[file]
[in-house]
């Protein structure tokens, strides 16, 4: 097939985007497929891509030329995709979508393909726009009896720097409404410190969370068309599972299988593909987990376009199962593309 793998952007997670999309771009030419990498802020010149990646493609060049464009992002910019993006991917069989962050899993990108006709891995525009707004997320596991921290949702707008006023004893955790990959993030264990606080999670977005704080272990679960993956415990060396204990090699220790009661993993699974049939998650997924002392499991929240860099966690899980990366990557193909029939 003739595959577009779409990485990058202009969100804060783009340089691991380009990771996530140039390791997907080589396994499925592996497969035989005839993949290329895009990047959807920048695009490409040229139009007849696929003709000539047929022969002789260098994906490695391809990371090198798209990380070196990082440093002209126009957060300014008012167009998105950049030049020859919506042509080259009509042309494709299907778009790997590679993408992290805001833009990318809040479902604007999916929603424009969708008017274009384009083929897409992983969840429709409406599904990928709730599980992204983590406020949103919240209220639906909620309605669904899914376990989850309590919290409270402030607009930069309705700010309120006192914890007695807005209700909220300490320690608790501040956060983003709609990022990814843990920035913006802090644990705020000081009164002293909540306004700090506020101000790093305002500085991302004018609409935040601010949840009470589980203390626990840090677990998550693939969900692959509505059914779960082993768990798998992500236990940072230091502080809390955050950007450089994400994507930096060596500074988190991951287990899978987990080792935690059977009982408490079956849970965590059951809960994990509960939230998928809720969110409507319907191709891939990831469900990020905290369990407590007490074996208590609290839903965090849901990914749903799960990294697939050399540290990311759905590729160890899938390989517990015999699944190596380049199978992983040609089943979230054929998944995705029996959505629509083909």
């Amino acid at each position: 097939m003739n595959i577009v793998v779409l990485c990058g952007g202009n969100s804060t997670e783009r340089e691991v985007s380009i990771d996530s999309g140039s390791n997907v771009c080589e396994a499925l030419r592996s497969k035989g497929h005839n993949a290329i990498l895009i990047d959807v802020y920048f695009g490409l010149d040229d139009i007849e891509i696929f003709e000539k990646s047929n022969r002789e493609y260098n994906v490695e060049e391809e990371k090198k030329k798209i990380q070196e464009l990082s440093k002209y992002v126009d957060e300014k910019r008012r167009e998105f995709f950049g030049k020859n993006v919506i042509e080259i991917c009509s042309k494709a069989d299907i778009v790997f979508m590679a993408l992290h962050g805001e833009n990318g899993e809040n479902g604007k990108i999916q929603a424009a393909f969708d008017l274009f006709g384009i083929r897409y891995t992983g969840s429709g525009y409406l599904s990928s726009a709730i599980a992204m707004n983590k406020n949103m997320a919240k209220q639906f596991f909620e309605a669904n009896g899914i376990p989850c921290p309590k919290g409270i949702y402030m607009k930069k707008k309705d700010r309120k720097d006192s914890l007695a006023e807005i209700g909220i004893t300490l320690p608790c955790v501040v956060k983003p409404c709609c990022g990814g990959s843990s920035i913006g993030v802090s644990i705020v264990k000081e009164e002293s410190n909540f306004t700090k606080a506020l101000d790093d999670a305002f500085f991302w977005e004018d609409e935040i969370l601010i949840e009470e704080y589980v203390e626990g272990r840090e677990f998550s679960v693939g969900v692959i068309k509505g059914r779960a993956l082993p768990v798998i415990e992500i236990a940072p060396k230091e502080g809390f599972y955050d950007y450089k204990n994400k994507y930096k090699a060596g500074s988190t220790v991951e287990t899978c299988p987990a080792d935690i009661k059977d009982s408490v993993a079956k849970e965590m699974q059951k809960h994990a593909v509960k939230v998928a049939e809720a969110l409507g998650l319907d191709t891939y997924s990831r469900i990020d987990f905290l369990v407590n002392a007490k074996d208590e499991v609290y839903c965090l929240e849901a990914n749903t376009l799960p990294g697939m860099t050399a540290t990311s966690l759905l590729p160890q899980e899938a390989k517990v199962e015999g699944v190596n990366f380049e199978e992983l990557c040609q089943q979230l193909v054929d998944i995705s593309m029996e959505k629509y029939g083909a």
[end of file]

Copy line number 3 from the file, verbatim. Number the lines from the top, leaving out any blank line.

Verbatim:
């Amino acid at each position: 097939m003739n595959i577009v793998v779409l990485c990058g952007g202009n969100s804060t997670e783009r340089e691991v985007s380009i990771d996530s999309g140039s390791n997907v771009c080589e396994a499925l030419r592996s497969k035989g497929h005839n993949a290329i990498l895009i990047d959807v802020y920048f695009g490409l010149d040229d139009i007849e891509i696929f003709e000539k990646s047929n022969r002789e493609y260098n994906v490695e060049e391809e990371k090198k030329k798209i990380q070196e464009l990082s440093k002209y992002v126009d957060e300014k910019r008012r167009e998105f995709f950049g030049k020859n993006v919506i042509e080259i991917c009509s042309k494709a069989d299907i778009v790997f979508m590679a993408l992290h962050g805001e833009n990318g899993e809040n479902g604007k990108i999916q929603a424009a393909f969708d008017l274009f006709g384009i083929r897409y891995t992983g969840s429709g525009y409406l599904s990928s726009a709730i599980a992204m707004n983590k406020n949103m997320a919240k209220q639906f596991f909620e309605a669904n009896g899914i376990p989850c921290p309590k919290g409270i949702y402030m607009k930069k707008k309705d700010r309120k720097d006192s914890l007695a006023e807005i209700g909220i004893t300490l320690p608790c955790v501040v956060k983003p409404c709609c990022g990814g990959s843990s920035i913006g993030v802090s644990i705020v264990k000081e009164e002293s410190n909540f306004t700090k606080a506020l101000d790093d999670a305002f500085f991302w977005e004018d609409e935040i969370l601010i949840e009470e704080y589980v203390e626990g272990r840090e677990f998550s679960v693939g969900v692959i068309k509505g059914r779960a993956l082993p768990v798998i415990e992500i236990a940072p060396k230091e502080g809390f599972y955050d950007y450089k204990n994400k994507y930096k090699a060596g500074s988190t220790v991951e287990t899978c299988p987990a080792d935690i009661k059977d009982s408490v993993a079956k849970e965590m699974q059951k809960h994990a593909v509960k939230v998928a049939e809720a969110l409507g998650l319907d191709t891939y997924s990831r469900i990020d987990f905290l369990v407590n002392a007490k074996d208590e499991v609290y839903c965090l929240e849901a990914n749903t376009l799960p990294g697939m860099t050399a540290t990311s966690l759905l590729p160890q899980e899938a390989k517990v199962e015999g699944v190596n990366f380049e199978e992983l990557c040609q089943q979230l193909v054929d998944i995705s593309m029996e959505k629509y029939g083909a």